Tonight’s debate, as both of you know, comes on the 50th anniversary of the night that President Kennedy told the world that the Soviet Union had installed nuclear missiles in Cuba, perhaps the closest we’ve ever come to nuclear war. And it is a sobering reminder that every president faces at some point an unexpected threat to our national security from abroad.
So let’s begin.
SCHIEFFER: The first segment is the challenge of a changing Middle East and the new face of terrorism. I’m going to put this into two segments so you’ll have two topic questions within this one segment on the subject. The first question, and it concerns Libya. The controversy over what happened there continues. Four Americans are dead, including an American ambassador. Questions remain. What happened? What caused it? Was it spontaneous? Was it an intelligence failure? Was it a policy failure? Was there an attempt to mislead people about what really happened?
Governor Romney, you said this was an example of an American policy in the Middle East that is unraveling before our very eyes.
SCHIEFFER: I’d like to hear each of you give your thoughts on that.
Governor Romney, you won the toss. You go first.
ROMNEY: Thank you, Bob. And thank you for agreeing to moderate this debate this evening. Thank you to Lynn University for welcoming us here. And Mr. President, it’s good to be with you again. We were together at a humorous event a little earlier, and it’s nice to maybe funny this time, not on purpose. We’ll see what happens.
This is obviously an area of great concern to the entire world, and to America in particular, which is to see a — a complete change in the — the structure and the — the environment in the Middle East.
With the Arab Spring, came a great deal of hope that there would be a change towards more moderation, and opportunity for greater participation on the part of women in public life, and in economic life in the Middle East. But instead, we’ve seen in nation after nation, a number of disturbing events. Of course we see in Syria, 30,000 civilians having been killed by the military there. We see in — in Libya, an attack apparently by, I think we know now, by terrorists of some kind against — against our people there, four people dead.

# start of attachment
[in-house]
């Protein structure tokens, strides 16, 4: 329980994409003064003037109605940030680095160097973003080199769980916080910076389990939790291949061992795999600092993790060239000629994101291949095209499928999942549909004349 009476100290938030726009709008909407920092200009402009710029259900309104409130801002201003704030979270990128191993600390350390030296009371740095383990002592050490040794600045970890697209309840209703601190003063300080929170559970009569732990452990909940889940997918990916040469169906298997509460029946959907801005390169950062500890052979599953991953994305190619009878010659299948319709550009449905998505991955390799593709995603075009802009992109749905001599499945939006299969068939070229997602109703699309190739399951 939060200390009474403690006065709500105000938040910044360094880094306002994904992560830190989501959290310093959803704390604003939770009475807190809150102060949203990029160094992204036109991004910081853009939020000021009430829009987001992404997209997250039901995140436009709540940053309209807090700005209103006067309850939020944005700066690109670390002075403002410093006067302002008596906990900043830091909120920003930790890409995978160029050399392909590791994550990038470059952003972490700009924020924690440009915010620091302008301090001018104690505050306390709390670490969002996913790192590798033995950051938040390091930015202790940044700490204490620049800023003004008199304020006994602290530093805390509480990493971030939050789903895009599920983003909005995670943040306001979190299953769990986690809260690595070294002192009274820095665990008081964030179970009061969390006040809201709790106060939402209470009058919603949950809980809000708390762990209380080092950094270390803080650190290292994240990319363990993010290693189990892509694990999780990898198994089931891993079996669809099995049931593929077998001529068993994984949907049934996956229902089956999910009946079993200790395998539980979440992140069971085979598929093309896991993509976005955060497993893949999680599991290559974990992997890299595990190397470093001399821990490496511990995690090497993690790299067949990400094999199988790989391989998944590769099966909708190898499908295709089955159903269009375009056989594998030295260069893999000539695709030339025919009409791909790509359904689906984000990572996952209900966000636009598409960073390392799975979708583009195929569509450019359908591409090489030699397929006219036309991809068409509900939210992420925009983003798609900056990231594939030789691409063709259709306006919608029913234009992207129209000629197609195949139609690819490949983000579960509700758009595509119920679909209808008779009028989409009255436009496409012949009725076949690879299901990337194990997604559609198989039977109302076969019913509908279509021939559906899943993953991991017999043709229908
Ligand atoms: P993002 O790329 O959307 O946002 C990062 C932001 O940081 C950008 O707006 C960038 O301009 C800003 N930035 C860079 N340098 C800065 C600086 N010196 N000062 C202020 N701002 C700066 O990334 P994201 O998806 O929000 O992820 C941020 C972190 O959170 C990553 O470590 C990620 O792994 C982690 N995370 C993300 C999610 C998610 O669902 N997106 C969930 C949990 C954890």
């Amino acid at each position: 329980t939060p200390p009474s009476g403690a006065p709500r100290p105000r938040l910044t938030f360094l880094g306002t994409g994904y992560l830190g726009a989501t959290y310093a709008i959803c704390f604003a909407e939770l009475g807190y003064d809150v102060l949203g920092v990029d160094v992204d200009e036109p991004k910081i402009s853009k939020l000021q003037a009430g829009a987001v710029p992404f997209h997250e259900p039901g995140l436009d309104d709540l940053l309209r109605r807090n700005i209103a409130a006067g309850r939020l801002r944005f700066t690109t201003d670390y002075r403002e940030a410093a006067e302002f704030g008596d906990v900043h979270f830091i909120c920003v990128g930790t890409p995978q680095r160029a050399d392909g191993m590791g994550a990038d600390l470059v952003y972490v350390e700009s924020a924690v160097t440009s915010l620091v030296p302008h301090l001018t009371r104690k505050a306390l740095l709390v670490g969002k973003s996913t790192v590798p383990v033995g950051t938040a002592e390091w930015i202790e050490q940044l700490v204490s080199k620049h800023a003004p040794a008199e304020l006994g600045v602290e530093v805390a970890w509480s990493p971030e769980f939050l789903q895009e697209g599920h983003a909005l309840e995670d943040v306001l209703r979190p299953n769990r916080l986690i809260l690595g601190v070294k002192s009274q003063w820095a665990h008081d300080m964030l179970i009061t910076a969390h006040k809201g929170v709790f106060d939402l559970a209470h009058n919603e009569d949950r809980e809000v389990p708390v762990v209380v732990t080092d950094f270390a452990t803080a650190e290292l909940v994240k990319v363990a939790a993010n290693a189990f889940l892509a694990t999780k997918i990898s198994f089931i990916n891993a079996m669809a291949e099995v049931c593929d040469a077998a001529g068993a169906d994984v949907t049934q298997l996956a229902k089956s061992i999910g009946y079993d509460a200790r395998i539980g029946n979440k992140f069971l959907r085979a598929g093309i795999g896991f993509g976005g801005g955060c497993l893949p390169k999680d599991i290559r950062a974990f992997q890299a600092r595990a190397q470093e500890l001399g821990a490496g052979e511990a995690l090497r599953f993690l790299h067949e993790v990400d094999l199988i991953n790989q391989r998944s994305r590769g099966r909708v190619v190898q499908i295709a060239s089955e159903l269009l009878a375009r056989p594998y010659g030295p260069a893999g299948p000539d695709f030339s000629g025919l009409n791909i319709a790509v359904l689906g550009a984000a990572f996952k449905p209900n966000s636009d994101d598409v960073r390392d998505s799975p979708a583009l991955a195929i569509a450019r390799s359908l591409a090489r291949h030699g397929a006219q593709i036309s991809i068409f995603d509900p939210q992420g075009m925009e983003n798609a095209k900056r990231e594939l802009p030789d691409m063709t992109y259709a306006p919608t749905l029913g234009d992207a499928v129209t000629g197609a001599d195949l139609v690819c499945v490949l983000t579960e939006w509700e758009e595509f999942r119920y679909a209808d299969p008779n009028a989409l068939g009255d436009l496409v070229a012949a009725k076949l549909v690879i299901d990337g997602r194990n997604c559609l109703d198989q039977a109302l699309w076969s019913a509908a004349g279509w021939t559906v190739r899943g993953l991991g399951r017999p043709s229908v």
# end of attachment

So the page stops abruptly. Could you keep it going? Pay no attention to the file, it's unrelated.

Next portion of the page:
Our hearts and — and minds go out to them. Mali has been taken over, the northern part of Mali by al-Qaeda type individuals. We have in — in Egypt, a Muslim Brotherhood president. And so what we’re seeing is a pretty dramatic reversal in the kind of hopes we had for that region. Of course the greatest threat of all is Iran, four years closer to a nuclear weapon. And — and we’re going to have to recognize that we have to do as the president has done. I congratulate him on — on taking out Osama bin Laden and going after the leadership in al-Qaeda.
But we can’t kill our way out of this mess. We’re going to have to put in place a very comprehensive and robust strategy to help the — the world of Islam and other parts of the world, reject this radical violent extremism, which is — it’s certainly not on the run.
ROMNEY: It’s certainly not hiding. This is a group that is now involved in 10 or 12 countries, and it presents an enormous threat to our friends, to the world, to America, long term, and we must have a comprehensive strategy to help reject this kind of extremism.
SCHIEFFER: Mr. President?
OBAMA: Well, my first job as commander in chief, Bob, is to keep the American people safe. And that’s what we’ve done over the last four years.
We ended the war in Iraq, refocused our attention on those who actually killed us on 9/11. And as a consequence, Al Qaeda’s core leadership has been decimated.
In addition, we’re now able to transition out of Afghanistan in a responsible way, making sure that Afghans take responsibility for their own security. And that allows us also to rebuild alliances and make friends around the world to combat future threats. Now with respect to Libya, as I indicated in the last debate, when we received that phone call, I immediately made sure that, number one, that we did everything we could to secure those Americans who were still in harm’s way; number two, that we would investigate exactly what happened, and number three, most importantly, that we would go after those who killed Americans and we would bring them to justice. And that’s exactly what we’re going to do.
But I think it’s important to step back and think about what happened in Libya. Keep in mind that I and Americans took leadership in organizing an international coalition that made sure that we were able to, without putting troops on the ground at the cost of less than what we spent in two weeks in Iraq, liberate a country that had been under the yoke of dictatorship for 40 years. Got rid of a despot who had killed Americans and as a consequence, despite this tragedy, you had tens of thousands of Libyans after the events in Benghazi marching and saying America is our friend. We stand with them.